To serve, place a small pile of Maldon sea salt on the bottom of a soup plate and place a shell on top.
Crab pasta shells
We've used a mixture of brown and white crabmeat for flavour, but use all white meat, if you prefer. To make a vegetarian version, replace crabmeat with 150g crumbled goat's cheese, and the fish stock with vegetable stock.
(5oz) conchiglione pasta shells
(5oz) mix of cooked white and brown crabmeat
deseeded and finely chopped
Finely grated zest 1 lemon
Small handful of fresh parsley, finely chopped
Bring a large pan of salted water to boil and cook pasta for 8min until al dente. Drain and rinse under cold water to cool.
Meanwhile preheat oven to 200°C (180°C fan) mark 6. In a medium bowl mix crabmeat, ricotta, garlic, tomatoes and some seasoning. Set aside.
To make sauce, melt butter in a medium pan over low heat. Stir in flour and cook for 1min. Take off heat and gradually mix in stock until smooth. Stir in wine. Return to heat and bring to boil, stirring constantly. Simmer 4min, stirring occasionally. Check seasoning.
Pour sauce into a shallow 2.3 litre (4 pint) ovenproof dish. Fill pasta with crab mix and arrange (filling up) on sauce in a single layer.
Mix crumb ingredients and sprinkle over pasta. Cook in oven for 20-25min until golden and bubbling.
Deviled Stuffed Crab
I so love stuffed crabs! My Mama almost always made these from freshly picked crabs and then stuffed the cleaned and sterilized crab shells as I have here, but most folks would just make these into patties, or put them in those aluminum crab shells, which is perfectly acceptable!
After coming home with a nice seafood 'to-go' bag that Mom & Dad sent us home with from all that yummy stuff we had for The Blessing of the Fleet well, I had some real crab shells, so I sure used them!
Just be sure if you're using real shells, to thoroughly clean the shells, cut off the eyes and antennae, rinse them with hot water and boil them for about 10-15 minutes, or bake at 350 for about 10 -15 minutes, to sterilize them. After I sterilized mine, I just stored them in the freezer until I needed them.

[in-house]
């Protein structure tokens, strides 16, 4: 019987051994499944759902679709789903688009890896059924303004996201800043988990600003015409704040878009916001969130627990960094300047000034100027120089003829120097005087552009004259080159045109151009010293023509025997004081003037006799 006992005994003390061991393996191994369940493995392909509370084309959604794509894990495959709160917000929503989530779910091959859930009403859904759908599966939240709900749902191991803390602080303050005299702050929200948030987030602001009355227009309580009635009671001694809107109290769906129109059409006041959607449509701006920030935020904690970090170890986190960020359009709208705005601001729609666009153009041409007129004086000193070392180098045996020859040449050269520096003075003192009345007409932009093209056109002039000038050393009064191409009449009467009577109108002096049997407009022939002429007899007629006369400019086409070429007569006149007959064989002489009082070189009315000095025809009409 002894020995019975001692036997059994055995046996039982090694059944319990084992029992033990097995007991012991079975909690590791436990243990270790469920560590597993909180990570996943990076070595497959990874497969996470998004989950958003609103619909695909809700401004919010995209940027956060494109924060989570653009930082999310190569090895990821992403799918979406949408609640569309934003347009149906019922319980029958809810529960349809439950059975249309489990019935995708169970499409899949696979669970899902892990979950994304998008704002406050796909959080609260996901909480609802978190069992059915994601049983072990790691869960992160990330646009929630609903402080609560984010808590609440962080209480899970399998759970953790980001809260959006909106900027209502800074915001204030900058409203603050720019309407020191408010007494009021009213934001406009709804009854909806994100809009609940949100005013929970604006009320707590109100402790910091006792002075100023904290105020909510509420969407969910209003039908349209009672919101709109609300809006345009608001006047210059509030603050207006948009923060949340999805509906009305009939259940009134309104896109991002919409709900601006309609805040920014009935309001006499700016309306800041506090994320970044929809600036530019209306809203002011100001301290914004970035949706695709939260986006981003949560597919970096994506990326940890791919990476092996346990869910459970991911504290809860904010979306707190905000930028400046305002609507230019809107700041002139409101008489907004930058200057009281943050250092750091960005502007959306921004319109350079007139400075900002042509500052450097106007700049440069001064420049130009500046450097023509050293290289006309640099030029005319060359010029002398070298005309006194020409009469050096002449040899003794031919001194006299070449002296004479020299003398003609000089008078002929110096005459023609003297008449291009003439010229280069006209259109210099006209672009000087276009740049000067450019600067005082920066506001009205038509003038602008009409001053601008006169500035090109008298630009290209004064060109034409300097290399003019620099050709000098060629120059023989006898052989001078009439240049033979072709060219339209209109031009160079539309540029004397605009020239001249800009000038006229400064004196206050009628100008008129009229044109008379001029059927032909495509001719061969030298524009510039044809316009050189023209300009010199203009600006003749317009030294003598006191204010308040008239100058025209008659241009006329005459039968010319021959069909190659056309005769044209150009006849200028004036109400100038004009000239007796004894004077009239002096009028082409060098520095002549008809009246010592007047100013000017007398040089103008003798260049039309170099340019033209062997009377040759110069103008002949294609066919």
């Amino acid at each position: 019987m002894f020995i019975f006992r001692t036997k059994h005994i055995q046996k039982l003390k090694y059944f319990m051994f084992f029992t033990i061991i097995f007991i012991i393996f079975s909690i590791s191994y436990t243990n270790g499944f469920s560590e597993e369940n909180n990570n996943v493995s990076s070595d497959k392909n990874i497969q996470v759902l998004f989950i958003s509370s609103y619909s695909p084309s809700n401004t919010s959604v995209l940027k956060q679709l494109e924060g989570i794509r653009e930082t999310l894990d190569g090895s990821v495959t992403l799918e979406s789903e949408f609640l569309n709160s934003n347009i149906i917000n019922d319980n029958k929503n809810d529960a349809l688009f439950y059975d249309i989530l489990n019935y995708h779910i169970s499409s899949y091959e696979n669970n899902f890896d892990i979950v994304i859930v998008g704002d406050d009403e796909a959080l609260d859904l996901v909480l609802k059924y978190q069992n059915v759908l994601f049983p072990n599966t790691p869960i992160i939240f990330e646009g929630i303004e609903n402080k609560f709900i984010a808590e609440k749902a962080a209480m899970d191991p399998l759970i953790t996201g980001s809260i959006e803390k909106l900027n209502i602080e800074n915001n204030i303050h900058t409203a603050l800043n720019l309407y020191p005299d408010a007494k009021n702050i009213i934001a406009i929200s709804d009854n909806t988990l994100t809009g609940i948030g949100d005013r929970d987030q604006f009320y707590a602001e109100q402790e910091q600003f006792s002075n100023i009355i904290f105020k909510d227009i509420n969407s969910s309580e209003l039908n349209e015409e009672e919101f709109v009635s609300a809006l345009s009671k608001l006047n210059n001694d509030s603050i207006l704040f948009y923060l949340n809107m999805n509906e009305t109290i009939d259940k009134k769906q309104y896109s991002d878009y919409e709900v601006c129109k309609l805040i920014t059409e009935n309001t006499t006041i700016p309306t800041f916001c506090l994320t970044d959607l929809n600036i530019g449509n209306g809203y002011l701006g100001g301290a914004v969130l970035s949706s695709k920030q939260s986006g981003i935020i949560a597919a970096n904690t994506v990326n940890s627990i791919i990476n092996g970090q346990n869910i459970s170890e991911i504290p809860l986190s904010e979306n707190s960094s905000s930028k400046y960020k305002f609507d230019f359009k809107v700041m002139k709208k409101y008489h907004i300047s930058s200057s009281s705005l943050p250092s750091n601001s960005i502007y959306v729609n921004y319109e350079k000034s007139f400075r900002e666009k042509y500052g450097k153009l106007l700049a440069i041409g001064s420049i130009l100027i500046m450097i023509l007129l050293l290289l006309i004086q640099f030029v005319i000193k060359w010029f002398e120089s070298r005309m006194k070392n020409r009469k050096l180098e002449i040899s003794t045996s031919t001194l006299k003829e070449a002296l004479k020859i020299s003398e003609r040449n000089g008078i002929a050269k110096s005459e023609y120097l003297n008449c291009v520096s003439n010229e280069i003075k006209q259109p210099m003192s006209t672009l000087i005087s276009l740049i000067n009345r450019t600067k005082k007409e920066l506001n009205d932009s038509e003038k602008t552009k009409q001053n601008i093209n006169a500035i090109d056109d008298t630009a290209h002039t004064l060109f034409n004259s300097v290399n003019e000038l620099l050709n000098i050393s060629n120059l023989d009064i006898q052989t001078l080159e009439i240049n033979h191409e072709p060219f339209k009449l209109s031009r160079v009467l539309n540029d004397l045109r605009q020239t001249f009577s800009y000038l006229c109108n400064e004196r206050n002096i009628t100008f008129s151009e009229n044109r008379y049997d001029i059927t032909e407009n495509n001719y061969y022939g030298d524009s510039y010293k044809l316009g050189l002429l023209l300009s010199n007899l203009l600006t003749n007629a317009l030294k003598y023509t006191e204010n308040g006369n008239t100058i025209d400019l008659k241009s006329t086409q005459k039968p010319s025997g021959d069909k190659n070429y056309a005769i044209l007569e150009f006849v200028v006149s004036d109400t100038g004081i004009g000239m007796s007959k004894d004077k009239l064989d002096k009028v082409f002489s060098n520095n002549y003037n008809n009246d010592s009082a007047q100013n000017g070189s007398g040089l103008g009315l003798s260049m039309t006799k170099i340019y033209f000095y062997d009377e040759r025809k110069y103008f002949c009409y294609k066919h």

This recipe is the standard crab mix with some variations that I use to make crab patties for po'boys, stuffed shrimp, stuffed flounder, stuffed mushrooms and of course, crab cakes. Add a nice mixed garden salad and a green veggie to round it out. If you love crabmeat, but have never had stuffed crab, I do hope that you will try these. They are simply delicious.
For more of my favorite crab recipes, click over to my collection on Pinterest!
If you make this or any of my recipes, I'd love to see your results! Just snap a photo and hashtag it #DeepSouthDish on social media or tag me @deepsouthdish on Instagram!
Recipe: Deviled Stuffed Crab
Prep time: 10 min
Cook time: 30 min
Total time: 40 min
Yield: About 8 crabs
- 4 tablespoons of butter
- 1 medium onion , minced fine
- 1/4 cup of green bell pepper , minced fine
- 4 slices of white or white wheat bread , toasted
- 1 pound of fresh lump crabmeat
- 1 large egg
- Pinch of kosher salt , or to taste
- 1/4 teaspoon of freshly cracked black pepper , or to taste
- 1/4 to 1/2 teaspoon of Cajun seasoning (like Slap Ya Mama)